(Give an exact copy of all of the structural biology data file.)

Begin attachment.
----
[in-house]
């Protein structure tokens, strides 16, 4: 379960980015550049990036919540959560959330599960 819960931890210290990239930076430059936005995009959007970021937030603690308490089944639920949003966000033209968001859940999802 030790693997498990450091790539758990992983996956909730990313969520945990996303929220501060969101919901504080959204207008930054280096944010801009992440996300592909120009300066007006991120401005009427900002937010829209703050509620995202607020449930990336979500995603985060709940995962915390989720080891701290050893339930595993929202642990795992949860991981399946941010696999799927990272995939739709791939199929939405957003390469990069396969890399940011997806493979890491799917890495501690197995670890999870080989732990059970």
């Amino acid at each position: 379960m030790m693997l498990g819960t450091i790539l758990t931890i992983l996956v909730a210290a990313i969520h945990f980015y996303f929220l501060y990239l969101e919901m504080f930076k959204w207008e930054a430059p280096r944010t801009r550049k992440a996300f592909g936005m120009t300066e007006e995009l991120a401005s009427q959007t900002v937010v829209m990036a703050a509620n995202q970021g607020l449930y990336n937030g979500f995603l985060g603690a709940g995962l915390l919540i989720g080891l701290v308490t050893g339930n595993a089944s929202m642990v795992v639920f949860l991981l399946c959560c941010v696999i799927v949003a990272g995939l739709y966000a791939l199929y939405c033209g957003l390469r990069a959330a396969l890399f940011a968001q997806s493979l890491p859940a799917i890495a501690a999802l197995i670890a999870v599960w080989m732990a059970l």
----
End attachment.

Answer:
[in-house]
């Protein structure tokens, strides 16, 4: 379960980015550049990036919540959560959330599960 819960931890210290990239930076430059936005995009959007970021937030603690308490089944639920949003966000033209968001859940999802 030790693997498990450091790539758990992983996956909730990313969520945990996303929220501060969101919901504080959204207008930054280096944010801009992440996300592909120009300066007006991120401005009427900002937010829209703050509620995202607020449930990336979500995603985060709940995962915390989720080891701290050893339930595993929202642990795992949860991981399946941010696999799927990272995939739709791939199929939405957003390469990069396969890399940011997806493979890491799917890495501690197995670890999870080989732990059970």
């Amino acid at each position: 379960m030790m693997l498990g819960t450091i790539l758990t931890i992983l996956v909730a210290a990313i969520h945990f980015y996303f929220l501060y990239l969101e919901m504080f930076k959204w207008e930054a430059p280096r944010t801009r550049k992440a996300f592909g936005m120009t300066e007006e995009l991120a401005s009427q959007t900002v937010v829209m990036a703050a509620n995202q970021g607020l449930y990336n937030g979500f995603l985060g603690a709940g995962l915390l919540i989720g080891l701290v308490t050893g339930n595993a089944s929202m642990v795992v639920f949860l991981l399946c959560c941010v696999i799927v949003a990272g995939l739709y966000a791939l199929y939405c033209g957003l390469r990069a959330a396969l890399f940011a968001q997806s493979l890491p859940a799917i890495a501690a999802l197995i670890a999870v599960w080989m732990a059970l």